A few years ago this client in Dearborn put her garden on the garden cruise we sponsor every year to benefit the Greening of Detroit. If you are not familiar with the Greening of Detroit, in the past 21 years, they have planted thousands of trees, sponsored hundreds of urban farms, and made respect for the environment a mission. Our tour raises money for them. I had been working on her landscape for a good many years, and she was kind enough to agree to share it with others. I am pleased to say that this year, her son Rich and her son-in-law Jason, have agreed to put their gardens on tour.
They are both young people; one landscape I designed and planted only this past summer. Jason’s landscape and garden is entirely of his own design and installation-he goes so far as to grow his own flowers from seed under lights in the winter. The landscapes represent very idividual tastes, and are entirely different. What I like the most about them both is that young people are growing them. I visited CB and her garden while I was in Dearborn checking out the tour gardens. She and I both were struck by how the landscape suddenly seems mature and finished. The landscape is looked after by Melissa and her crew from M and M flowers-her level of maintenance makes every landscape she tends look great.
I have wintered these wax leaf privet single ball topiaries in a greenhouse for the past 8 years. With root pruning in the spring, we have managed to keep them in these glazed French pots for 8 summers. The hydrangeas were originally planted in the front of the house. I moved them here to take advantage of a bigger dose of sun. They seem entirely happy now. Planting a landscape is just the beginning. Some things will not do well. Other things ask for a different spot. Moving things around is part of an garden experience. Most everything thing can be better, if you have patience and resolve. I try to own up to mistakes early on, so the moving is not such an ordeal.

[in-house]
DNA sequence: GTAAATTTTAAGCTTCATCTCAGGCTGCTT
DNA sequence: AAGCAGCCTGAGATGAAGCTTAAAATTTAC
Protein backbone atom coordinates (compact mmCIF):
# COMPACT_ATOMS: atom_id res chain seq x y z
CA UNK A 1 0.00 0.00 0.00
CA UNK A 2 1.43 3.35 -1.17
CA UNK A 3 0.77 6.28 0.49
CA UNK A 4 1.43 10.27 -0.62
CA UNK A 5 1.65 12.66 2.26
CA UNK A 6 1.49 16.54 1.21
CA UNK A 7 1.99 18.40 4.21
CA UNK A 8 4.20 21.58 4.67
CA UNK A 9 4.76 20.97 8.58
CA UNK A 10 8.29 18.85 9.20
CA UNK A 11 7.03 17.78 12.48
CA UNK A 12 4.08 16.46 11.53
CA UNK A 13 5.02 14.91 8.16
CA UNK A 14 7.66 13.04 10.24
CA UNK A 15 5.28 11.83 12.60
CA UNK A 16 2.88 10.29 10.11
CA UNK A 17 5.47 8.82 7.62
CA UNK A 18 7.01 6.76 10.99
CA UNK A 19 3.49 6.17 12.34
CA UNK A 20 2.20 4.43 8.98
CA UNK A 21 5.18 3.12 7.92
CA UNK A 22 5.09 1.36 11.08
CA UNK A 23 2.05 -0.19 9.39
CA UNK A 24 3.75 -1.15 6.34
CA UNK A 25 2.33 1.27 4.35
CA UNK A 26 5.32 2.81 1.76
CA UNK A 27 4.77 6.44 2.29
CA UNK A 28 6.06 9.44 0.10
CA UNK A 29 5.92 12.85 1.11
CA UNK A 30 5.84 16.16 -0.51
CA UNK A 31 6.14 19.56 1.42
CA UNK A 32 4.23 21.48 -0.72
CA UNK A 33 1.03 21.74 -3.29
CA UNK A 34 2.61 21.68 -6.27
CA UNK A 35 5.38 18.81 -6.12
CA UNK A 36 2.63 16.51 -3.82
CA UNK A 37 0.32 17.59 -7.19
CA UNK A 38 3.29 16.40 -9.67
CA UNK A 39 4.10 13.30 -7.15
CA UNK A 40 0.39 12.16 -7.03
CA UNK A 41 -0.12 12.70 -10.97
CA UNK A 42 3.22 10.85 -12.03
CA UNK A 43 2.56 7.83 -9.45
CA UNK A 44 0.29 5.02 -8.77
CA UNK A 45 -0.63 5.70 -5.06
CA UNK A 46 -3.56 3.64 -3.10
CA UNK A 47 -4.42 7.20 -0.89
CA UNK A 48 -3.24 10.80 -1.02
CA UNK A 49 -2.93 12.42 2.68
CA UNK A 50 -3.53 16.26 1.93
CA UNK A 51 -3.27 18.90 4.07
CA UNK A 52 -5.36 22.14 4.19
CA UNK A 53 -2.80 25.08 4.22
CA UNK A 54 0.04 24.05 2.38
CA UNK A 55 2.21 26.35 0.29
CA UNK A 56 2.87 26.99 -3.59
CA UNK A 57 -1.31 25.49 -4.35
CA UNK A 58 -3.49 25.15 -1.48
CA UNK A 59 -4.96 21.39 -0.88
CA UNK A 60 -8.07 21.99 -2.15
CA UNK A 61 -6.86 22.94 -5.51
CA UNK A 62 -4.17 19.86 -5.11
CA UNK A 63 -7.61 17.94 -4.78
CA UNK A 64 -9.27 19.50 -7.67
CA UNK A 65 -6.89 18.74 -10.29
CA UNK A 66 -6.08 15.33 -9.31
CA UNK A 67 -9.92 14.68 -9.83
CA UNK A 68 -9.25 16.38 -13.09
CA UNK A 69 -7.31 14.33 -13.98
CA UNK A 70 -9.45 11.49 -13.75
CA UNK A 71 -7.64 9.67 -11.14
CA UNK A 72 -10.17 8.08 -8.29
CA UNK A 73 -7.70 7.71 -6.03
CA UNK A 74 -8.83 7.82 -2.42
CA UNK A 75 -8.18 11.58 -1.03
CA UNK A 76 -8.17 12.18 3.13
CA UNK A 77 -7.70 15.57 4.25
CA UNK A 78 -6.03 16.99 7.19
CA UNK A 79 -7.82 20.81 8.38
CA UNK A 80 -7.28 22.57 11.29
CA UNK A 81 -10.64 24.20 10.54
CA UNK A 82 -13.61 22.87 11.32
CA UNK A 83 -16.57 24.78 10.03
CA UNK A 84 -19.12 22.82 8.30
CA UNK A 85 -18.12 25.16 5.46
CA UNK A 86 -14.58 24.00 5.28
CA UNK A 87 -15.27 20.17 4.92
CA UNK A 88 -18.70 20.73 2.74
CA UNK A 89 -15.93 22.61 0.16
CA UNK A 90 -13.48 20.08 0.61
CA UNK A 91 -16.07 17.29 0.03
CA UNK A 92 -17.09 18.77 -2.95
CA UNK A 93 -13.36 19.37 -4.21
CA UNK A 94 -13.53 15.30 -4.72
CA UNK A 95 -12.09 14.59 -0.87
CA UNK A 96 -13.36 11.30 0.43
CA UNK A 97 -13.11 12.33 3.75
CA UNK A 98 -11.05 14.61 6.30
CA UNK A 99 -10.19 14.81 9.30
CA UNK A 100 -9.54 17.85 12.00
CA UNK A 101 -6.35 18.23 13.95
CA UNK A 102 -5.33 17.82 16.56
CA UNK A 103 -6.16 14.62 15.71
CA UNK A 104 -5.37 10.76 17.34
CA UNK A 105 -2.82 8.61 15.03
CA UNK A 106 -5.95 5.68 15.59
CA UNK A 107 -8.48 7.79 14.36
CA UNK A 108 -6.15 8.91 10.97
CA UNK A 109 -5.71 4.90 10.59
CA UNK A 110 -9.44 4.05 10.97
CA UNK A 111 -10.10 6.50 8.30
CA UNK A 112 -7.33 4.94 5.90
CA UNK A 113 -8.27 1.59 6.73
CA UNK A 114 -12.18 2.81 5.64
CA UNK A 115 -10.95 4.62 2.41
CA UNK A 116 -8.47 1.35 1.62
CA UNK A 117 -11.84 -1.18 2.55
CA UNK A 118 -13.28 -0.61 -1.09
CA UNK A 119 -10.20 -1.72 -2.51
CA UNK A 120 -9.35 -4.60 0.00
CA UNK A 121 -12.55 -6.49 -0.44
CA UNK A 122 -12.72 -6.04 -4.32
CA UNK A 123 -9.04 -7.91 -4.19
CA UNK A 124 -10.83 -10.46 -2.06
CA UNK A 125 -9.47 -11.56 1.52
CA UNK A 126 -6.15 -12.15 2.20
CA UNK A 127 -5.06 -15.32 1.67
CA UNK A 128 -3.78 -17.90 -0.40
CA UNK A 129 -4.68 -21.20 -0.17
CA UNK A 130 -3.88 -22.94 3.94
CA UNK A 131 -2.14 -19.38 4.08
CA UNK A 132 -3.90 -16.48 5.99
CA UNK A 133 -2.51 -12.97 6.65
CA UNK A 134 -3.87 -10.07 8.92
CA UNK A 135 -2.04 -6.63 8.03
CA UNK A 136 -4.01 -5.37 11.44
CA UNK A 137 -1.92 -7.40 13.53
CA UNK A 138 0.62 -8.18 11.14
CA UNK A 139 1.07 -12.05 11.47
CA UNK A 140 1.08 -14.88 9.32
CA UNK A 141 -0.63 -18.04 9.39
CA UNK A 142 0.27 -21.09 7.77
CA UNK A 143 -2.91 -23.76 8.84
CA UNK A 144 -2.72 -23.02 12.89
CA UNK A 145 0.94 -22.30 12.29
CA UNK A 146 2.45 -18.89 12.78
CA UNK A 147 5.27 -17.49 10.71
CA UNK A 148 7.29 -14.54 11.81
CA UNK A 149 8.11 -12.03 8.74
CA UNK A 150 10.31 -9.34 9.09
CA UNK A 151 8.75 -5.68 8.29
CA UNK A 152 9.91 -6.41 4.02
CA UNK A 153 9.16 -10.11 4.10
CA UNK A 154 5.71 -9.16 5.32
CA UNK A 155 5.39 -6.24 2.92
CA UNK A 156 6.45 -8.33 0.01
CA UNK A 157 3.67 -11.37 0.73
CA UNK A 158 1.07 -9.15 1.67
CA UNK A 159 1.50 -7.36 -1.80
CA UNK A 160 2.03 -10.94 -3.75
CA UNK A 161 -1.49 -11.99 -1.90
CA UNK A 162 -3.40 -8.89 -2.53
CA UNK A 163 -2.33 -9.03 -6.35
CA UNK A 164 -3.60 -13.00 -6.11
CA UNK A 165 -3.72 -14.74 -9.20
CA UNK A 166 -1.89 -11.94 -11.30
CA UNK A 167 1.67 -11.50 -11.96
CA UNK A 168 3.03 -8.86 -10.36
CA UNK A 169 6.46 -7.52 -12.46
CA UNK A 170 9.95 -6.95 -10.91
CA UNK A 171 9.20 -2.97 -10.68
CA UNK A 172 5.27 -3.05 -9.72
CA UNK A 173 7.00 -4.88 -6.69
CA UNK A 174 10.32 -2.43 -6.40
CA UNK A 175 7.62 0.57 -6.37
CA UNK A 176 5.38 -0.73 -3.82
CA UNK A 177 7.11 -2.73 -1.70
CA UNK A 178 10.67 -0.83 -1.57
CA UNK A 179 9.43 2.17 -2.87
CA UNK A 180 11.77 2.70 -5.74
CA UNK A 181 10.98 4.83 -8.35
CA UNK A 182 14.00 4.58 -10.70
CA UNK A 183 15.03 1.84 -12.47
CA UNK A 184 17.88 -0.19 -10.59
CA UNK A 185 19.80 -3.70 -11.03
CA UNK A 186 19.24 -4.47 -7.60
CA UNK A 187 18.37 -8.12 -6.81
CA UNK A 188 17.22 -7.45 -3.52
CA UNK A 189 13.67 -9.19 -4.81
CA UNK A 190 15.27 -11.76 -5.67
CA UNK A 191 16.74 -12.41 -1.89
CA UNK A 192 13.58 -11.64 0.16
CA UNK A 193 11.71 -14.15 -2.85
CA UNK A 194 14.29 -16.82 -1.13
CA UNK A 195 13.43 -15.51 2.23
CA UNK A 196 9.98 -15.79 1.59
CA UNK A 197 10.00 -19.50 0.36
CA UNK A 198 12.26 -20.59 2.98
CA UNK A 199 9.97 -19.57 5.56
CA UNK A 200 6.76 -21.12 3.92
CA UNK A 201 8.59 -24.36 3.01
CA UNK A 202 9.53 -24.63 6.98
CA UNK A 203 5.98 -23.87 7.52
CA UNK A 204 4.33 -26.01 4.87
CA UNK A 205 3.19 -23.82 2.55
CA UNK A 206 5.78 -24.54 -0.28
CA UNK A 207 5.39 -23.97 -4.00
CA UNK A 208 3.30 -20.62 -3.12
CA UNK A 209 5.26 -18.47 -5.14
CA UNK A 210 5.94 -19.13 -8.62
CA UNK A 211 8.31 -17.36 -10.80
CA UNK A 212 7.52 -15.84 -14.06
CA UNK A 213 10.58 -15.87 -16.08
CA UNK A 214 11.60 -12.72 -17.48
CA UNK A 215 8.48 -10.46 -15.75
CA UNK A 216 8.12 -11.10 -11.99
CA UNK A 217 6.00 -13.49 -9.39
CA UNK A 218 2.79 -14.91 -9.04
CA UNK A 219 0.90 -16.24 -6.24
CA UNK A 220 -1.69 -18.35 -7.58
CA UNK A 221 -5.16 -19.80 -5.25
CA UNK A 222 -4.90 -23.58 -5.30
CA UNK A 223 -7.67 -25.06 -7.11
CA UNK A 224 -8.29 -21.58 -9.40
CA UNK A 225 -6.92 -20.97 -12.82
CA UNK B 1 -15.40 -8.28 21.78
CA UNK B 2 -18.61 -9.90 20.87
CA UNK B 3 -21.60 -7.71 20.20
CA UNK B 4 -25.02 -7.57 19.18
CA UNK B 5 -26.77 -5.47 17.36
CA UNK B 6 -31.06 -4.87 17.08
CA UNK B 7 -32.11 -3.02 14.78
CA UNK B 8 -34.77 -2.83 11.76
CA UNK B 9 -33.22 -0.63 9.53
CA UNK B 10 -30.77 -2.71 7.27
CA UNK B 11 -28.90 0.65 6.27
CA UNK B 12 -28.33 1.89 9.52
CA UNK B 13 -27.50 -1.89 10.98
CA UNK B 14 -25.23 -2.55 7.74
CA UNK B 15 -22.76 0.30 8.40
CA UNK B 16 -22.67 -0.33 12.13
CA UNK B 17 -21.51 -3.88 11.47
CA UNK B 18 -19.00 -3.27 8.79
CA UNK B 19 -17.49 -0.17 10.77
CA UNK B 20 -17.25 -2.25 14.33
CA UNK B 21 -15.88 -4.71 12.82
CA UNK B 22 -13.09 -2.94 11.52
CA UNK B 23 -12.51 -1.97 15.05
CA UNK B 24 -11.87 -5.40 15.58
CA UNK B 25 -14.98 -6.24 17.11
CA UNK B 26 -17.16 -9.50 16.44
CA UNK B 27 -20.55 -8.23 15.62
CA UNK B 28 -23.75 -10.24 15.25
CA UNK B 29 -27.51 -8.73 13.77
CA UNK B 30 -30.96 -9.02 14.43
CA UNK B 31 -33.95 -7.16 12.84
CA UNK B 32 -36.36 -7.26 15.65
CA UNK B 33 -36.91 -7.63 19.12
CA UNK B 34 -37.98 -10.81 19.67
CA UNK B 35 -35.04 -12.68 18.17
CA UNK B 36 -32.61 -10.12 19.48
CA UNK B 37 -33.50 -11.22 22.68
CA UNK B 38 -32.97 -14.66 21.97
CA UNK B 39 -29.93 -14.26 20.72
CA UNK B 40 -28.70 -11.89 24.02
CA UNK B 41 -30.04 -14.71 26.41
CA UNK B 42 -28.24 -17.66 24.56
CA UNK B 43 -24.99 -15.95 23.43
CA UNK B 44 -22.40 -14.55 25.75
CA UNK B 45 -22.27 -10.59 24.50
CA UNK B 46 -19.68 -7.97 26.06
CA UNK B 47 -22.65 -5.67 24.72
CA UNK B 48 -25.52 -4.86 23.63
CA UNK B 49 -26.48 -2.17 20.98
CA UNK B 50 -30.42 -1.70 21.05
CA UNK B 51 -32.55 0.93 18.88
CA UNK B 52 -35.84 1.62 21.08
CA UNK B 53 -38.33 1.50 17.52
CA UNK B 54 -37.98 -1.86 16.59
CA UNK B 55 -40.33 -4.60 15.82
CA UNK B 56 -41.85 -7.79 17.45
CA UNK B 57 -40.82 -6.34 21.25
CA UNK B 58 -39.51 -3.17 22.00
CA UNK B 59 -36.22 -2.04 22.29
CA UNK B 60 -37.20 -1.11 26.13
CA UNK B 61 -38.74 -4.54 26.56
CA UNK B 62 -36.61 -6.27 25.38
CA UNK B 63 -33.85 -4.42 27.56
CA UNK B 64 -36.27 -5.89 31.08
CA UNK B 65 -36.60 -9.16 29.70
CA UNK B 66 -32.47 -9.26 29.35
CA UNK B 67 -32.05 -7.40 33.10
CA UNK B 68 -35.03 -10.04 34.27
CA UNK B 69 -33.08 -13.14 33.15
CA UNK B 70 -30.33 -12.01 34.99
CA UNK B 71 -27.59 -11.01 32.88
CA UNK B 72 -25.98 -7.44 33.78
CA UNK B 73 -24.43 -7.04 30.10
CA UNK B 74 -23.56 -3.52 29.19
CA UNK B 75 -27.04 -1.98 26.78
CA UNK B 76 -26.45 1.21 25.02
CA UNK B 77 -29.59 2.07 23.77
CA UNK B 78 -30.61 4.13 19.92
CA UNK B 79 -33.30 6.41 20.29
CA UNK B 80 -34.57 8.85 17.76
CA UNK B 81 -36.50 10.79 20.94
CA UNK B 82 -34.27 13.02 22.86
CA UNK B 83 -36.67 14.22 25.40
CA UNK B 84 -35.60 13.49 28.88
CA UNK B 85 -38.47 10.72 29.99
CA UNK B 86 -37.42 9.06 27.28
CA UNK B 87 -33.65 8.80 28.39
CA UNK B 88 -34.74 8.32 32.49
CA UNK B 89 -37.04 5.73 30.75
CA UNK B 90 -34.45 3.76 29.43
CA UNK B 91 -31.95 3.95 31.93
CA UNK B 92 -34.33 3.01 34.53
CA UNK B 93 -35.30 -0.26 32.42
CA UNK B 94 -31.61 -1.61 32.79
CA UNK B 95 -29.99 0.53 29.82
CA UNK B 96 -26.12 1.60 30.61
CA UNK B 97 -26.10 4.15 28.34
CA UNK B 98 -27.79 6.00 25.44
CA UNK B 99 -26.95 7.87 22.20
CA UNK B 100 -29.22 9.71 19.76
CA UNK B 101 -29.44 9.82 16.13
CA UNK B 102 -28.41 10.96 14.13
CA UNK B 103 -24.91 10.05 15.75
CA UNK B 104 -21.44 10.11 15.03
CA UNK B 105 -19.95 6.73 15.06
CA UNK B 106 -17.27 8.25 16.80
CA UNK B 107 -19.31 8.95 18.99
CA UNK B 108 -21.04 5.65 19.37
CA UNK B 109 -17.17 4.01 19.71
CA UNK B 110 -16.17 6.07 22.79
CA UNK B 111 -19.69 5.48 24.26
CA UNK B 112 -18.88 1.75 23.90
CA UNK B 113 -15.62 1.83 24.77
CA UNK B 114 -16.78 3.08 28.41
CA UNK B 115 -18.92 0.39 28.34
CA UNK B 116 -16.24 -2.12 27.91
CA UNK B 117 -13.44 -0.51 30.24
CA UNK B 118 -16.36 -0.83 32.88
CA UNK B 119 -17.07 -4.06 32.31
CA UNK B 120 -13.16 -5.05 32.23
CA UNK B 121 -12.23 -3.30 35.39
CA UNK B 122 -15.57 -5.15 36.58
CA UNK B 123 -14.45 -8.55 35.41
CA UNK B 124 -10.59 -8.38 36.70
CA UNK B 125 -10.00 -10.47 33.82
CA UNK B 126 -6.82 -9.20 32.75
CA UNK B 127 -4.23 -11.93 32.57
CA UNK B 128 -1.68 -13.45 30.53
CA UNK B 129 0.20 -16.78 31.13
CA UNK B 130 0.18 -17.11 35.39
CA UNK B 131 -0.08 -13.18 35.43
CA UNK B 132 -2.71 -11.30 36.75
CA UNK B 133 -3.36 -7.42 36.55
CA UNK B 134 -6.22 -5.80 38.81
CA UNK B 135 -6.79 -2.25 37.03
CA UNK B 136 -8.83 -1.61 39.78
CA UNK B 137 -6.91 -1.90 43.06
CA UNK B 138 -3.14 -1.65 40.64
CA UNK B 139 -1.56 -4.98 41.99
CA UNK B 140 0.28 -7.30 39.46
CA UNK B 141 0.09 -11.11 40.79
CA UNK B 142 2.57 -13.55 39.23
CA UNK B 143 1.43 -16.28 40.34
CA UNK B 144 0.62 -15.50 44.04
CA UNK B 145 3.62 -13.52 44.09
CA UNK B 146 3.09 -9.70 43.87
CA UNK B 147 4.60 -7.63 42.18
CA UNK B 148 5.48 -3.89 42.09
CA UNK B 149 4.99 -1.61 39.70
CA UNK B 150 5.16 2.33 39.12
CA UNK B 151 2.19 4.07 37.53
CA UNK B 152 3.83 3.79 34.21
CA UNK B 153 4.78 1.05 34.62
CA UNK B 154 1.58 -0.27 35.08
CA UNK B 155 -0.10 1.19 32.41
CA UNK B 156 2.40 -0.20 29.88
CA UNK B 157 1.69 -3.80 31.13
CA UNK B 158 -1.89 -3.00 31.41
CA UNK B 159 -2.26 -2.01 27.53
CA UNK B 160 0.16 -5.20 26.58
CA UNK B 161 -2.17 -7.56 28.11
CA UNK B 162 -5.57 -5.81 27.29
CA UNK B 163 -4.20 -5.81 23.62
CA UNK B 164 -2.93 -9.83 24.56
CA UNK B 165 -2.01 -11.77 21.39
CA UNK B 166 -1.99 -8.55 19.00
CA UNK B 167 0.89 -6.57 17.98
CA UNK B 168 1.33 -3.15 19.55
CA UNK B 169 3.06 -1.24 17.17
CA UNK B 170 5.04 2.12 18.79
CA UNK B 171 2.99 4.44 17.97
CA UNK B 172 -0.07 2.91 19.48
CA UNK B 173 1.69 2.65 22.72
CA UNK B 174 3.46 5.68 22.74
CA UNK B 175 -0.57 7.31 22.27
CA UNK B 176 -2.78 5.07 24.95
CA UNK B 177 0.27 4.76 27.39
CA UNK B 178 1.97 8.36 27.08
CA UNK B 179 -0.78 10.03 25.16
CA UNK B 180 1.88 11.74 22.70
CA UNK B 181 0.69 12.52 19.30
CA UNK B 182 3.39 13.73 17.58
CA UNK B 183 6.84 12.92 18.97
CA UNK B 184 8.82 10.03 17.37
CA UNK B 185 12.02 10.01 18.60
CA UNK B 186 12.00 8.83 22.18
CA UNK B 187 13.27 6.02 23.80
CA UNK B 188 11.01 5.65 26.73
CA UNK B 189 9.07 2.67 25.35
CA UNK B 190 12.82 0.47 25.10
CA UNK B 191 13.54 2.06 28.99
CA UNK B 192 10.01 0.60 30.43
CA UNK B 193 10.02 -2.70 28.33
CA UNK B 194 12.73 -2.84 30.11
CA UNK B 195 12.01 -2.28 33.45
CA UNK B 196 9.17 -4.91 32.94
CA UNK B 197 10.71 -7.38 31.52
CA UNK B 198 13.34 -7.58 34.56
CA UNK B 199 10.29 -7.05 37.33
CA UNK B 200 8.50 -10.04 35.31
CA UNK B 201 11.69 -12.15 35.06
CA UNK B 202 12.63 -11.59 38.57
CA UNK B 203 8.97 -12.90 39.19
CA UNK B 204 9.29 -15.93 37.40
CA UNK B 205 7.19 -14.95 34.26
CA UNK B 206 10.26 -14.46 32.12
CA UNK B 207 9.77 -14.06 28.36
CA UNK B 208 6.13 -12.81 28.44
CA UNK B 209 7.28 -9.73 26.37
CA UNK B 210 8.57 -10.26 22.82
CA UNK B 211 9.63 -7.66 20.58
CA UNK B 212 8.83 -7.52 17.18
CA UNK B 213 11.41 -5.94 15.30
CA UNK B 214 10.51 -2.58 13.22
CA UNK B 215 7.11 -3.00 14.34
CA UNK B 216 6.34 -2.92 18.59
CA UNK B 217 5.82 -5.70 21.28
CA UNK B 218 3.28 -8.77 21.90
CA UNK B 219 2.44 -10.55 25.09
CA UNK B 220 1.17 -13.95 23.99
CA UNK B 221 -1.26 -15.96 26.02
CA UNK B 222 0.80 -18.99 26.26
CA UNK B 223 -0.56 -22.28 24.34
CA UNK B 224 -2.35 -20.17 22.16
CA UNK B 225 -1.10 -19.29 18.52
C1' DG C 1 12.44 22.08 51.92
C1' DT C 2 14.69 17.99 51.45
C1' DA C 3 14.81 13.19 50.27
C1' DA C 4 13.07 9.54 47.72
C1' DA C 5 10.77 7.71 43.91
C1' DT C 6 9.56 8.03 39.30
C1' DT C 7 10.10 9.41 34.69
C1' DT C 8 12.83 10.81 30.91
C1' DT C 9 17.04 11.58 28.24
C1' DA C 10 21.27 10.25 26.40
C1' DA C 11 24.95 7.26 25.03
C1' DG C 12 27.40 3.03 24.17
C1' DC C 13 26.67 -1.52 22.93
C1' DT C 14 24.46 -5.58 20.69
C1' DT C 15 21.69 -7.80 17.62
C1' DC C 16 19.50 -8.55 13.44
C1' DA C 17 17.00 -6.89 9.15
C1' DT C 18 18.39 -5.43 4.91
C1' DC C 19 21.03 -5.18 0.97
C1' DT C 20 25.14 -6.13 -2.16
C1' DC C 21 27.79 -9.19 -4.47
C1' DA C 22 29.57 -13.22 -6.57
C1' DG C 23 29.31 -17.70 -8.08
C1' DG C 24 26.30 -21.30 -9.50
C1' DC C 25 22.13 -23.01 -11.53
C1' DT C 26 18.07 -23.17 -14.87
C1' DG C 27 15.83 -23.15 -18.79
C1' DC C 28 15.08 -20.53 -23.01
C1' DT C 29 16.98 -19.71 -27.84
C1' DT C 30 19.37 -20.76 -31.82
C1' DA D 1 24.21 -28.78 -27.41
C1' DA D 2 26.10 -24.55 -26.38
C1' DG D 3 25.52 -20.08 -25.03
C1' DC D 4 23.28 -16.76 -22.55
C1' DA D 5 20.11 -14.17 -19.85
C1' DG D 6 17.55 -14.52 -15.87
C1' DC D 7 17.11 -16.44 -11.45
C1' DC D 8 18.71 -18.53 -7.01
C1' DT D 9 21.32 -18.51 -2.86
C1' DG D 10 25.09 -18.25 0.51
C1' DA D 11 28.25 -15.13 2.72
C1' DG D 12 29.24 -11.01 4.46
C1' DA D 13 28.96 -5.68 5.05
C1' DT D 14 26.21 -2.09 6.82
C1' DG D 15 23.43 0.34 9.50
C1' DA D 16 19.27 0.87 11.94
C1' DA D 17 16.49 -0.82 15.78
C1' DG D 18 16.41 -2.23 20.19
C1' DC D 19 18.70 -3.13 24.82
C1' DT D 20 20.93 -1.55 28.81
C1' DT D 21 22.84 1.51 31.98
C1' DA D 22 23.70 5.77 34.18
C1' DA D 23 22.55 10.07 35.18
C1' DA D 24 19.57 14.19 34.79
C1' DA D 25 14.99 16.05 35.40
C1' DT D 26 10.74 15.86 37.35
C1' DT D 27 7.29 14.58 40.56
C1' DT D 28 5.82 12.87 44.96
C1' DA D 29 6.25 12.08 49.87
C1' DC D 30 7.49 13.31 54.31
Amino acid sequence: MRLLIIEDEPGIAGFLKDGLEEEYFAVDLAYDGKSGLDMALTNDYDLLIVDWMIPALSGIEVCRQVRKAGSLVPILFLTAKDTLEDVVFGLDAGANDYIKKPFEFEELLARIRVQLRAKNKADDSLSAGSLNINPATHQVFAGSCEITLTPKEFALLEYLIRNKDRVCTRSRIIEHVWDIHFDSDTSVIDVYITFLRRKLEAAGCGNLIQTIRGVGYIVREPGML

CB’s house is situated on a very steep lot; a deck upstairs spanning the entire barck of the house is her garden in the air. Lots of containers help to create that garden. On the far right, an old wild rosemary that spends winters in a greenhouse supplies the kitvchen. On the left, 3 pots devoted to herbs-mostly basil. To trail in the basil pots, everbearing strawberries.
There are never many strawberries, but the idea of it is enchanting, and the texture of the strawberry leaves is great. Tidal wave petunias, mandevillea and dahlias are thriving in the high heat we have had.
My only addition to the deck was to plan and build a pair of very long planter boxes installed outside the deck rail. This keeps water and debris from the boxes off the deck surface. Lavender, purple and yellow petunias are punctuated every so often with dark red violet potunias. The trailing vinca maculatum will traill almost to the ground by the end of the summer. There is very little maintenance to them.
Several large perennial garden enclose the pool. They have been struglling in recent years; the local deer polulation has exploded. This year, Melissa installed steel post 4 feet tall all the way around the gardens, and strung them with three rows of fishline. The deer have not touched a thing all season. I can hardly believe this is working, but it is. The lollipop Coralburst crabapple pictured is one of a pair that were planted in celebration of her son Rich’s wedding years ago. They have matured beautifully.
On the landing, two lead boxes with green coleus and orange begonias. All of the containers have drip irrigation in them, and they stay in place all winter. The taupe colored terra cotta pots are frostproof terra cotta from Italy. Each pot is elevated on feet, to prevent any water from collecting and freezing underneath. I always enjoy planting these pots, and I enjoyed even more going back and visiting both the garden and my good friend CB.
A small deck off the master bedroom is large enough for a pair of comfortable chairs, and 4 large pots. The branches of some old Norway spruce in the backdround are a reminder of how high up in the air this garden really is.
CB is an accomplished gardener, but today I am thinking about how much she has nurtured that interest in two young people in her family. In my estimation, she has accomplished something very important.